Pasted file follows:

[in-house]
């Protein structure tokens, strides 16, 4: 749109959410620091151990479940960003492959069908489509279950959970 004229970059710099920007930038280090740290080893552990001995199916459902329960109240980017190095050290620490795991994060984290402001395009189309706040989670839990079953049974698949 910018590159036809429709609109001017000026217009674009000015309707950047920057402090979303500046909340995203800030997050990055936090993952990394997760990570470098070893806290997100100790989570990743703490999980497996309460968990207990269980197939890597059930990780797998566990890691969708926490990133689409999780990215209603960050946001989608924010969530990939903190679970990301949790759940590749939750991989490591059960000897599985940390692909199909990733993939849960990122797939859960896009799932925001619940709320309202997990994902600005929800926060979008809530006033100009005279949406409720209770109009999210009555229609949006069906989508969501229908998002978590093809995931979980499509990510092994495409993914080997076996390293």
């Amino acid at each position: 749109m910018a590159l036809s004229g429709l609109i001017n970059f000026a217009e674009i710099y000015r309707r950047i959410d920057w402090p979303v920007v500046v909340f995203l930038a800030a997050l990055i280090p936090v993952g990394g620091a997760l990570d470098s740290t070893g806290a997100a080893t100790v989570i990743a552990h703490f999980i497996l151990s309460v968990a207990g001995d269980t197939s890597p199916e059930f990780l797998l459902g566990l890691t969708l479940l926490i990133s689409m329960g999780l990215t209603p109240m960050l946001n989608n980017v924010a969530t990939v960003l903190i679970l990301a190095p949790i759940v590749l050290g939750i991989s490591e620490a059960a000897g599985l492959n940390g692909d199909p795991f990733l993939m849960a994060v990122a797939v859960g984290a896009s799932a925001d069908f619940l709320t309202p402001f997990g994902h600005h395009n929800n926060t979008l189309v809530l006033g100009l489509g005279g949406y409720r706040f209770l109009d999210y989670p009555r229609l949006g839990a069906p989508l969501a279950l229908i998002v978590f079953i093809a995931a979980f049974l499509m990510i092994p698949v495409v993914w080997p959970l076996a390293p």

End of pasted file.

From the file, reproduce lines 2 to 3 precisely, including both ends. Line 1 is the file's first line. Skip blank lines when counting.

């Protein structure tokens, strides 16, 4: 749109959410620091151990479940960003492959069908489509279950959970 004229970059710099920007930038280090740290080893552990001995199916459902329960109240980017190095050290620490795991994060984290402001395009189309706040989670839990079953049974698949 910018590159036809429709609109001017000026217009674009000015309707950047920057402090979303500046909340995203800030997050990055936090993952990394997760990570470098070893806290997100100790989570990743703490999980497996309460968990207990269980197939890597059930990780797998566990890691969708926490990133689409999780990215209603960050946001989608924010969530990939903190679970990301949790759940590749939750991989490591059960000897599985940390692909199909990733993939849960990122797939859960896009799932925001619940709320309202997990994902600005929800926060979008809530006033100009005279949406409720209770109009999210009555229609949006069906989508969501229908998002978590093809995931979980499509990510092994495409993914080997076996390293």
């Amino acid at each position: 749109m910018a590159l036809s004229g429709l609109i001017n970059f000026a217009e674009i710099y000015r309707r950047i959410d920057w402090p979303v920007v500046v909340f995203l930038a800030a997050l990055i280090p936090v993952g990394g620091a997760l990570d470098s740290t070893g806290a997100a080893t100790v989570i990743a552990h703490f999980i497996l151990s309460v968990a207990g001995d269980t197939s890597p199916e059930f990780l797998l459902g566990l890691t969708l479940l926490i990133s689409m329960g999780l990215t209603p109240m960050l946001n989608n980017v924010a969530t990939v960003l903190i679970l990301a190095p949790i759940v590749l050290g939750i991989s490591e620490a059960a000897g599985l492959n940390g692909d199909p795991f990733l993939m849960a994060v990122a797939v859960g984290a896009s799932a925001d069908f619940l709320t309202p402001f997990g994902h600005h395009n929800n926060t979008l189309v809530l006033g100009l489509g005279g949406y409720r706040f209770l109009d999210y989670p009555r229609l949006g839990a069906p989508l969501a279950l229908i998002v978590f079953i093809a995931a979980f049974l499509m990510i092994p698949v495409v993914w080997p959970l076996a390293p």